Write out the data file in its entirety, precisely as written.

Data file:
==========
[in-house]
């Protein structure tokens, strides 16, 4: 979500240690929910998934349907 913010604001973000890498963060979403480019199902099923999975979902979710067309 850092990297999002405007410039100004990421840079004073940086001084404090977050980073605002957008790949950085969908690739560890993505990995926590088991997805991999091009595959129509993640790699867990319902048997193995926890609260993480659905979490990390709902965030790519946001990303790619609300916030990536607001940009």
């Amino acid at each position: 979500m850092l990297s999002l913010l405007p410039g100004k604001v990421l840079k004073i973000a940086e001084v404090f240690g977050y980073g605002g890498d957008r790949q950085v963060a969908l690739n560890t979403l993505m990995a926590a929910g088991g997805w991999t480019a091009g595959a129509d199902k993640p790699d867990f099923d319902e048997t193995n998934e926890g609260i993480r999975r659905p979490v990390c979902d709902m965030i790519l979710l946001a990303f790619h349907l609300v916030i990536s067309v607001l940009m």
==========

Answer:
[in-house]
């Protein structure tokens, strides 16, 4: 979500240690929910998934349907 913010604001973000890498963060979403480019199902099923999975979902979710067309 850092990297999002405007410039100004990421840079004073940086001084404090977050980073605002957008790949950085969908690739560890993505990995926590088991997805991999091009595959129509993640790699867990319902048997193995926890609260993480659905979490990390709902965030790519946001990303790619609300916030990536607001940009």
């Amino acid at each position: 979500m850092l990297s999002l913010l405007p410039g100004k604001v990421l840079k004073i973000a940086e001084v404090f240690g977050y980073g605002g890498d957008r790949q950085v963060a969908l690739n560890t979403l993505m990995a926590a929910g088991g997805w991999t480019a091009g595959a129509d199902k993640p790699d867990f099923d319902e048997t193995n998934e926890g609260i993480r999975r659905p979490v990390c979902d709902m965030i790519l979710l946001a990303f790619h349907l609300v916030i990536s067309v607001l940009m």